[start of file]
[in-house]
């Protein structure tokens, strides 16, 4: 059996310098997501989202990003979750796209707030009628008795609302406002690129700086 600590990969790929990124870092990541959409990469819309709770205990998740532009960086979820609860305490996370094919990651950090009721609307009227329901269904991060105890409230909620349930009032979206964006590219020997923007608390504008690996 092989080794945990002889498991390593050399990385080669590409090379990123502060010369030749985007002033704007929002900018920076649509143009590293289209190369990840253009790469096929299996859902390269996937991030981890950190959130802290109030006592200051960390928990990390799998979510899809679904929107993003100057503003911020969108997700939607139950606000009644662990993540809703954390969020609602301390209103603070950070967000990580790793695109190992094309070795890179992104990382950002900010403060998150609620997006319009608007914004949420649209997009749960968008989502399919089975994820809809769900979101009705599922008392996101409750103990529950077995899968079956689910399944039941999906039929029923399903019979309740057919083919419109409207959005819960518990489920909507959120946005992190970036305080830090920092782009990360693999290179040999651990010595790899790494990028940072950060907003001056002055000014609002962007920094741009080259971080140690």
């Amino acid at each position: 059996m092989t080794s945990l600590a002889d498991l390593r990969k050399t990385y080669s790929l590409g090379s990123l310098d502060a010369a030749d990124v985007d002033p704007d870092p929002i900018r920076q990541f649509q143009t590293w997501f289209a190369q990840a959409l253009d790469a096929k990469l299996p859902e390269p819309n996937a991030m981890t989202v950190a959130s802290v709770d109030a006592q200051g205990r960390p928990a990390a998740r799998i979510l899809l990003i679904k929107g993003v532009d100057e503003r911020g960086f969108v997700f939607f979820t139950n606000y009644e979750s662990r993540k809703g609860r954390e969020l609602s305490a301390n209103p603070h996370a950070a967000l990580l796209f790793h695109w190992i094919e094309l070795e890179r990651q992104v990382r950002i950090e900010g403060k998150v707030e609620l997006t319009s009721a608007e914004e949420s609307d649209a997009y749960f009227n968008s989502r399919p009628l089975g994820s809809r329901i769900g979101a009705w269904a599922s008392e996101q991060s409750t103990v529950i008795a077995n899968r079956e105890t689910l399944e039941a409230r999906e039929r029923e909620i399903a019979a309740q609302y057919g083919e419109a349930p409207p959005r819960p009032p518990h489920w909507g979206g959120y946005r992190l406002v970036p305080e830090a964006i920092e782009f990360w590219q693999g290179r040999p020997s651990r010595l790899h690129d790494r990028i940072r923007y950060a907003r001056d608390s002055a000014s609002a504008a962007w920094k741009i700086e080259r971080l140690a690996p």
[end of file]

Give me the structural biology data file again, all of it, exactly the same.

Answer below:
[in-house]
């Protein structure tokens, strides 16, 4: 059996310098997501989202990003979750796209707030009628008795609302406002690129700086 600590990969790929990124870092990541959409990469819309709770205990998740532009960086979820609860305490996370094919990651950090009721609307009227329901269904991060105890409230909620349930009032979206964006590219020997923007608390504008690996 092989080794945990002889498991390593050399990385080669590409090379990123502060010369030749985007002033704007929002900018920076649509143009590293289209190369990840253009790469096929299996859902390269996937991030981890950190959130802290109030006592200051960390928990990390799998979510899809679904929107993003100057503003911020969108997700939607139950606000009644662990993540809703954390969020609602301390209103603070950070967000990580790793695109190992094309070795890179992104990382950002900010403060998150609620997006319009608007914004949420649209997009749960968008989502399919089975994820809809769900979101009705599922008392996101409750103990529950077995899968079956689910399944039941999906039929029923399903019979309740057919083919419109409207959005819960518990489920909507959120946005992190970036305080830090920092782009990360693999290179040999651990010595790899790494990028940072950060907003001056002055000014609002962007920094741009080259971080140690």
């Amino acid at each position: 059996m092989t080794s945990l600590a002889d498991l390593r990969k050399t990385y080669s790929l590409g090379s990123l310098d502060a010369a030749d990124v985007d002033p704007d870092p929002i900018r920076q990541f649509q143009t590293w997501f289209a190369q990840a959409l253009d790469a096929k990469l299996p859902e390269p819309n996937a991030m981890t989202v950190a959130s802290v709770d109030a006592q200051g205990r960390p928990a990390a998740r799998i979510l899809l990003i679904k929107g993003v532009d100057e503003r911020g960086f969108v997700f939607f979820t139950n606000y009644e979750s662990r993540k809703g609860r954390e969020l609602s305490a301390n209103p603070h996370a950070a967000l990580l796209f790793h695109w190992i094919e094309l070795e890179r990651q992104v990382r950002i950090e900010g403060k998150v707030e609620l997006t319009s009721a608007e914004e949420s609307d649209a997009y749960f009227n968008s989502r399919p009628l089975g994820s809809r329901i769900g979101a009705w269904a599922s008392e996101q991060s409750t103990v529950i008795a077995n899968r079956e105890t689910l399944e039941a409230r999906e039929r029923e909620i399903a019979a309740q609302y057919g083919e419109a349930p409207p959005r819960p009032p518990h489920w909507g979206g959120y946005r992190l406002v970036p305080e830090a964006i920092e782009f990360w590219q693999g290179r040999p020997s651990r010595l790899h690129d790494r990028i940072r923007y950060a907003r001056d608390s002055a000014s609002a504008a962007w920094k741009i700086e080259r971080l140690a690996p």